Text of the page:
So to ETF or not to ETF?  When I’m itching to buy stocks in a certain market but don’t know which to buy, I like ETFs. If I’m looking to hold and walk away,  I’d pick a mutual fund. And if I want to take my chances because I’ve read a lot about an individual stock, then I buy a little directly and if I keep liking it, I buy more.

As always,  while I name specific stocks, ETFs and funds to help you understand the process I go through to pick my investments, they are not recommendations to buy or sell.

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Why I love Yahoo. And their stock’s not bad either!

Image representing Yahoo! as depicted in Crunc...

Image via CrunchBase

Two phones with mobile internet capability dis...

Two phones with mobile internet capability displayed (Photo credit: Wikipedia)

With the recent death of Stock Exchange pioneer Muriel Siebert, who was the first woman to buy a seat on the NYSE,  it seems a perfect moment to talk about Yahoo. (YHOO)

There was a time circa 2000, when Yahoo was flying high along with other Internet start ups with their glittering IPOs and go go spending. But when the boom went bust in 2001, many of those start ups and IPOs went belly up. Anyone remember Inktomi? How about Pets.com? I know…bad memories.

But Yahoo continued to drift along. We still needed Yahoo because it provide email, a search engine,  a cool, customizable home page (still my home page) and lots of other features like flickr for photo uploading. But in the post Dot Com days,  Yahoo lost their edge, their panache and their leadership edge and drifted along for years under various CEOs.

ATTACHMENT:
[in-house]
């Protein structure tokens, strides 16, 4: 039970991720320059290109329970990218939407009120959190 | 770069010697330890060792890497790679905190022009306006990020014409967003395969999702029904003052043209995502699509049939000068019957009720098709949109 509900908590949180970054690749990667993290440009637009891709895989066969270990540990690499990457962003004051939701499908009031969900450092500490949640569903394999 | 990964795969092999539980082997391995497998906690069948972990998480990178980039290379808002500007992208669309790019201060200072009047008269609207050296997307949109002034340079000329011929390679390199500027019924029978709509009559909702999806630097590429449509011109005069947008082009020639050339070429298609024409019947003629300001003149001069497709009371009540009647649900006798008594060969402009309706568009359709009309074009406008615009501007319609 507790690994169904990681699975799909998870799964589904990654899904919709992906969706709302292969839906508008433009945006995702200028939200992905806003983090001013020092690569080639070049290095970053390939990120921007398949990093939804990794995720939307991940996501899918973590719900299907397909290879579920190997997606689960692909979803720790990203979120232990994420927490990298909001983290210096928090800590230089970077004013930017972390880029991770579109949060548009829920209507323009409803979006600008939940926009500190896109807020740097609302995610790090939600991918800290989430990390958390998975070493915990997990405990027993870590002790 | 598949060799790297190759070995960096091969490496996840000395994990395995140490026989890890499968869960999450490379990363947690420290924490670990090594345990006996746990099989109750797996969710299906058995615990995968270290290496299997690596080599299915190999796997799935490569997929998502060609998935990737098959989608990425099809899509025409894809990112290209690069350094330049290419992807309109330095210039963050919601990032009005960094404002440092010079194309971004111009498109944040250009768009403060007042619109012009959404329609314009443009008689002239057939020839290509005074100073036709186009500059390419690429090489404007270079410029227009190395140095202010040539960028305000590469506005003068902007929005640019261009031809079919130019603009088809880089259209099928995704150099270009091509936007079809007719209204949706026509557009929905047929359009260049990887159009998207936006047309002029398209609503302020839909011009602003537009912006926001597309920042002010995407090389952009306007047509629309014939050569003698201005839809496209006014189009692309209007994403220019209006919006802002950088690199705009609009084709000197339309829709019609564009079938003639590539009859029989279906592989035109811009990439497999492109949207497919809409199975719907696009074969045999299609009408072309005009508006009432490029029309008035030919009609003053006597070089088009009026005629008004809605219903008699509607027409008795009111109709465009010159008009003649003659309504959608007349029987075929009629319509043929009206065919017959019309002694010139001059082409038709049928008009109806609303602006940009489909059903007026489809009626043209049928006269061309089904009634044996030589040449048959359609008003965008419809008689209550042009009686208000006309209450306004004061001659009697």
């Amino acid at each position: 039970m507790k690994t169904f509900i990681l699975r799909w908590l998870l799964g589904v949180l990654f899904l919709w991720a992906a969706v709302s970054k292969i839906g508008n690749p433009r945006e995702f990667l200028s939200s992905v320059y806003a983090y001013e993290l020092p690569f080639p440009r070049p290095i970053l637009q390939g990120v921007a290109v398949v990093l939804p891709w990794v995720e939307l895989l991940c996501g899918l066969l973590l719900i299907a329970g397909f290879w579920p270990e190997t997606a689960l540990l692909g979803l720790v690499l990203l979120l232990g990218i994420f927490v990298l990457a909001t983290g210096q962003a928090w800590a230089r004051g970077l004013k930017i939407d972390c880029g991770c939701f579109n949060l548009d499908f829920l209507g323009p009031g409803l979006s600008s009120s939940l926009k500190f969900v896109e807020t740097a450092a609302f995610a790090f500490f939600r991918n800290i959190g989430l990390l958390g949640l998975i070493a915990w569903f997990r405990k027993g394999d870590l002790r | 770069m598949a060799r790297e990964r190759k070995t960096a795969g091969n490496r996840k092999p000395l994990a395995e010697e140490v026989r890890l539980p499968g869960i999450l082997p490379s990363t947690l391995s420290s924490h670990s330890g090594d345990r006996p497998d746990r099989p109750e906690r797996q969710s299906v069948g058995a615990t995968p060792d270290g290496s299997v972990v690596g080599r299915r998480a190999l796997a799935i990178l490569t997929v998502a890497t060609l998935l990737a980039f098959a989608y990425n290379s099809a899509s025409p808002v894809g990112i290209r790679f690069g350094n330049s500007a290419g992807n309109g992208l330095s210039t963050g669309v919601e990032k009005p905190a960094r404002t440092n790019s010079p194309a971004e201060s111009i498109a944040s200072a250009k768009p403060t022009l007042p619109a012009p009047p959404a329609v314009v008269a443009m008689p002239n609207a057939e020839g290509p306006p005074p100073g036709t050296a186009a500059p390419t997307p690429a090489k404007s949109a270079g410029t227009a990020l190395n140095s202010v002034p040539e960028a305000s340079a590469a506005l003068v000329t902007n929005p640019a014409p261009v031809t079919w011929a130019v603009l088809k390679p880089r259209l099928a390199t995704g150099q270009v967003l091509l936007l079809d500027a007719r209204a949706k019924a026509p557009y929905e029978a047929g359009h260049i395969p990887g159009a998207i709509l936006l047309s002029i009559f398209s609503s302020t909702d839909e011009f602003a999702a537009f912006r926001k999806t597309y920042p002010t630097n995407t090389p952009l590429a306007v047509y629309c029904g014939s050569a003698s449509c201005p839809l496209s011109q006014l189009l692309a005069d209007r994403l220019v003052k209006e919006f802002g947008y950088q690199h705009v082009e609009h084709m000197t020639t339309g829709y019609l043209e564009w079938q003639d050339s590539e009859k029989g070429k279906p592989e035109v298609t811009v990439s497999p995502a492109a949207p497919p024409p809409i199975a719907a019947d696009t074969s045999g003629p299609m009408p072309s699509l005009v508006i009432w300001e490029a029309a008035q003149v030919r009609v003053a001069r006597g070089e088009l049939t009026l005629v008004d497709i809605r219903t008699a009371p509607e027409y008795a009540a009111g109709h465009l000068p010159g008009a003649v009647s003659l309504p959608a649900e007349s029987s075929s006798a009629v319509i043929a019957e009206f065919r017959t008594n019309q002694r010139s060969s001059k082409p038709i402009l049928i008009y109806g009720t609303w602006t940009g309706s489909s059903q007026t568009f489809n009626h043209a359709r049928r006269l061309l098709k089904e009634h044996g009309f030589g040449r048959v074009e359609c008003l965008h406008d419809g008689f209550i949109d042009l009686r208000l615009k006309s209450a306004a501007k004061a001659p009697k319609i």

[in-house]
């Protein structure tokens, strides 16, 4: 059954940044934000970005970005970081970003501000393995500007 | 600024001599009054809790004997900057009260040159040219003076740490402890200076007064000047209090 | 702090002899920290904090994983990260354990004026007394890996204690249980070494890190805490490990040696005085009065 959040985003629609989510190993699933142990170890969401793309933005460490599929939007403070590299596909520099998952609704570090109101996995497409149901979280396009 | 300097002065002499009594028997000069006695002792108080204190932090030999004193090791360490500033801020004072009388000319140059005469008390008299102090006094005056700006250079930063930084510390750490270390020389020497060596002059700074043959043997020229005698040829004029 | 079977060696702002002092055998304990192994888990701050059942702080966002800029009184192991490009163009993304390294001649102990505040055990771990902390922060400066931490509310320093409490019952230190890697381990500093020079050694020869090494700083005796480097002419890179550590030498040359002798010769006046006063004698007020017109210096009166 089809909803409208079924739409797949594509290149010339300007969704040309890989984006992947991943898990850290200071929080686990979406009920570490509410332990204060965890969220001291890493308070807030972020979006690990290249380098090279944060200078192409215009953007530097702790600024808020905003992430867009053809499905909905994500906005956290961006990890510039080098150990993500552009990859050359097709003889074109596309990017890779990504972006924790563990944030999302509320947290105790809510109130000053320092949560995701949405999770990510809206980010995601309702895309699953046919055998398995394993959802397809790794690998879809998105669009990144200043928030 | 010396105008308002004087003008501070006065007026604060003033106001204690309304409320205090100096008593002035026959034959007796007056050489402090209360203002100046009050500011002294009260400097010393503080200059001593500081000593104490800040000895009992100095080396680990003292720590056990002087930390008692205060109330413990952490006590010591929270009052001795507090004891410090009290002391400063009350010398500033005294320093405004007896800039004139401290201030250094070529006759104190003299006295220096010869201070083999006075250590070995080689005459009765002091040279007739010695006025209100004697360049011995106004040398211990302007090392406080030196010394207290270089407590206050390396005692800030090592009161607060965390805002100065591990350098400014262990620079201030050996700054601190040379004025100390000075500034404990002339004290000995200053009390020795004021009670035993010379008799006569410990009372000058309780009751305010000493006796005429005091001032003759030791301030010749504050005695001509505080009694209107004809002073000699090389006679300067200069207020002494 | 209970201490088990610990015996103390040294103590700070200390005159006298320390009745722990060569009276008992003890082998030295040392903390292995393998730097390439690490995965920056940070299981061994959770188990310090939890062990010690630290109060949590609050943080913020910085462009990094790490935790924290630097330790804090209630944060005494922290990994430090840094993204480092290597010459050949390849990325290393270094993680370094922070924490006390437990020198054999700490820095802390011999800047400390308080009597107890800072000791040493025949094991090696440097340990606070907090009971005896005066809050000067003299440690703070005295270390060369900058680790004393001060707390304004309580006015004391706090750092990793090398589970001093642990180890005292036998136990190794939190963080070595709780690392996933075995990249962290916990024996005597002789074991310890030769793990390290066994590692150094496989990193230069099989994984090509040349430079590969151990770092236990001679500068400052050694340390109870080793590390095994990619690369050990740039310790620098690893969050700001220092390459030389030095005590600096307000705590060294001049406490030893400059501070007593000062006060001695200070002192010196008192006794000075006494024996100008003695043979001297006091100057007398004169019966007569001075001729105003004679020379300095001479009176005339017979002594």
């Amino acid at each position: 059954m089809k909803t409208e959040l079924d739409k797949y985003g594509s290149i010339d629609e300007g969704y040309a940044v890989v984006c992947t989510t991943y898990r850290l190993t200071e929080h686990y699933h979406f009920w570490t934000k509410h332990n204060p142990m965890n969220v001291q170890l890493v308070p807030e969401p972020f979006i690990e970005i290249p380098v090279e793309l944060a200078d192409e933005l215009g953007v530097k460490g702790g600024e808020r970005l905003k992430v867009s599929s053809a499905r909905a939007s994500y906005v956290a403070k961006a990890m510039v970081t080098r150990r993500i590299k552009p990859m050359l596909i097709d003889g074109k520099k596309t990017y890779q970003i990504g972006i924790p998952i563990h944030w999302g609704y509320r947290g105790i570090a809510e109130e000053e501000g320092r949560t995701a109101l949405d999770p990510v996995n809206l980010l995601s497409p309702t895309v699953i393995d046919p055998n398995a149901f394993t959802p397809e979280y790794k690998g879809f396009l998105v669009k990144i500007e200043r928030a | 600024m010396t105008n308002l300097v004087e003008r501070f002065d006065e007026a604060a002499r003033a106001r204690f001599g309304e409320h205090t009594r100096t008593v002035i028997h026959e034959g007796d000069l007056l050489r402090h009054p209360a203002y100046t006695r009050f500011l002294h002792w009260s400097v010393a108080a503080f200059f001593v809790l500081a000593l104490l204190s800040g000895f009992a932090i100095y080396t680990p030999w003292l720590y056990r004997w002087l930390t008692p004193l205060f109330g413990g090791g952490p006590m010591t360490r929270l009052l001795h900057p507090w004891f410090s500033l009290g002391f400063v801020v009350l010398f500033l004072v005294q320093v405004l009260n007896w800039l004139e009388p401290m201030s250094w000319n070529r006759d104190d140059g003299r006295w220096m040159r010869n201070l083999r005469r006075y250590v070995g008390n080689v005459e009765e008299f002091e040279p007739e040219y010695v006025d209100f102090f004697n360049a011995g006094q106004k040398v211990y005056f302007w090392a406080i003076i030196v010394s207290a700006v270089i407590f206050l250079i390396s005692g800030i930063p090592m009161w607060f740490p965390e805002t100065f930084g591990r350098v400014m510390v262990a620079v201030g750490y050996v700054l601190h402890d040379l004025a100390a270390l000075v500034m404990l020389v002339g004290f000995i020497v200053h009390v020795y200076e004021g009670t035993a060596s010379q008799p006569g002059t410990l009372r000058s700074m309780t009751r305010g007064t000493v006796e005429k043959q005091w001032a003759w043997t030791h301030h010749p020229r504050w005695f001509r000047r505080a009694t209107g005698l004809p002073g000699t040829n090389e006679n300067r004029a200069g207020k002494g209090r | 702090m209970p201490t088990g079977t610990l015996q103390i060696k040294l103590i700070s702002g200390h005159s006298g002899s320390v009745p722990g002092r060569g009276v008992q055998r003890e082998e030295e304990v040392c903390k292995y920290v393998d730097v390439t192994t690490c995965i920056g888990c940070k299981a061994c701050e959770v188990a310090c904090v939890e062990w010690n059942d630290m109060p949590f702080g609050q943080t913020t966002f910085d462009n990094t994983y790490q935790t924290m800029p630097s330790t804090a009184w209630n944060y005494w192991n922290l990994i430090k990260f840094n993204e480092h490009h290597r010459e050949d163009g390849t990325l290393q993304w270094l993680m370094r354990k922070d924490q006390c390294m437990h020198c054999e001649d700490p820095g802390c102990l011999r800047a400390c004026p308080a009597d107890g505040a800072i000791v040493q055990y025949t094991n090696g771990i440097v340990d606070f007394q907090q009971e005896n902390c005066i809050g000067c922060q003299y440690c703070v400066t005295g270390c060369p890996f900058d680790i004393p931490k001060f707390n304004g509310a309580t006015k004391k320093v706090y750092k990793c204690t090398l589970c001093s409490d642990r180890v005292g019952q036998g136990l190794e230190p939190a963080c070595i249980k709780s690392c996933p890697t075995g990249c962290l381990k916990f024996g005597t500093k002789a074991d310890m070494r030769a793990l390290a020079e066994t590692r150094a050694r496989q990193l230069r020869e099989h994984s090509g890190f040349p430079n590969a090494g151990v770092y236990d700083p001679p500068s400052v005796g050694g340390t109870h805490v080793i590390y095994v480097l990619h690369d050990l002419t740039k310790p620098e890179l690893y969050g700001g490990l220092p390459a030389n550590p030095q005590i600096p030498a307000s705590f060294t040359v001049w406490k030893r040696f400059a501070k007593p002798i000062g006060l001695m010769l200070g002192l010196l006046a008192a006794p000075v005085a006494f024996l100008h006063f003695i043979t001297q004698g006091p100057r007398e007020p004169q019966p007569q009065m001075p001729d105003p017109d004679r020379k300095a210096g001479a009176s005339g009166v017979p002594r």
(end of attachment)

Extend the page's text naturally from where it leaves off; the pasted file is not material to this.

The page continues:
And then along came Mary. Or actually Marissa. As in Marissa Mayer, the product guru of Google. She came on board and has been steadily remodeling the company with a new focus on strategic acquisitions, marketing, search and new products. In July, Yahoo beat Google in web traffic!  And guess what, the stock has been rising steadily.  It may not be meteoric but Yahoo feels new and fresh and current just like its new logo and font.

I’m long on Yahoo. I think a lot of surprises are ahead. Good ones.  In fact, I’m curious about a possible Apple/Yahoo deal.  I have no evidence more solid than the fact that both have recently chosen lighter, more modern fonts for their sites and products. Could more design “coincidences” be in the works?

I’m glad there’s a woman at the helm at Yahoo. She’s not afraid to shake things up. Just like Muriel Siebert, a pioneer of her era.

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Why women are natural stock pickers

"Invest" - NARA - 512667

“Invest” – NARA – 512667 (Photo credit: Wikipedia)

Most of the stock pickers, analysts and pundits in the investment world are men. But I think  men are the worst stock pickers for consumer & retail stocks. Why? Because it’s the women in their lives who do the shopping.

But I don’t want to be completely sexist here. I also think women would be great technology and business stock pickers. Sheryl Sandberg urges women to Lean In to their careers. I say, Lean In to stocks, too. You can manage the family budget, hold down a demanding full time job, hug & guide your kids and still be a damn fine stock picker.  How do I know this? Because that’s my life.

These are the characteristics of good stock pickers:

Intellectual curiosity. Do you read many different websites, magazines, books? Talk to your business and social contacts about a wide range of topics? Then your brain is absorbing a whole lot of data that you may not realize is important. However, your subconscious mind is always making connections. You just need to tune in.  Are you hearing a name brand come up in conversation or hearing excitement about a new development in your field? Check out those stocks. My first place for research is Yahoo Finance. They have all the basic data on every stock and they also publish relevant articles written about a given company.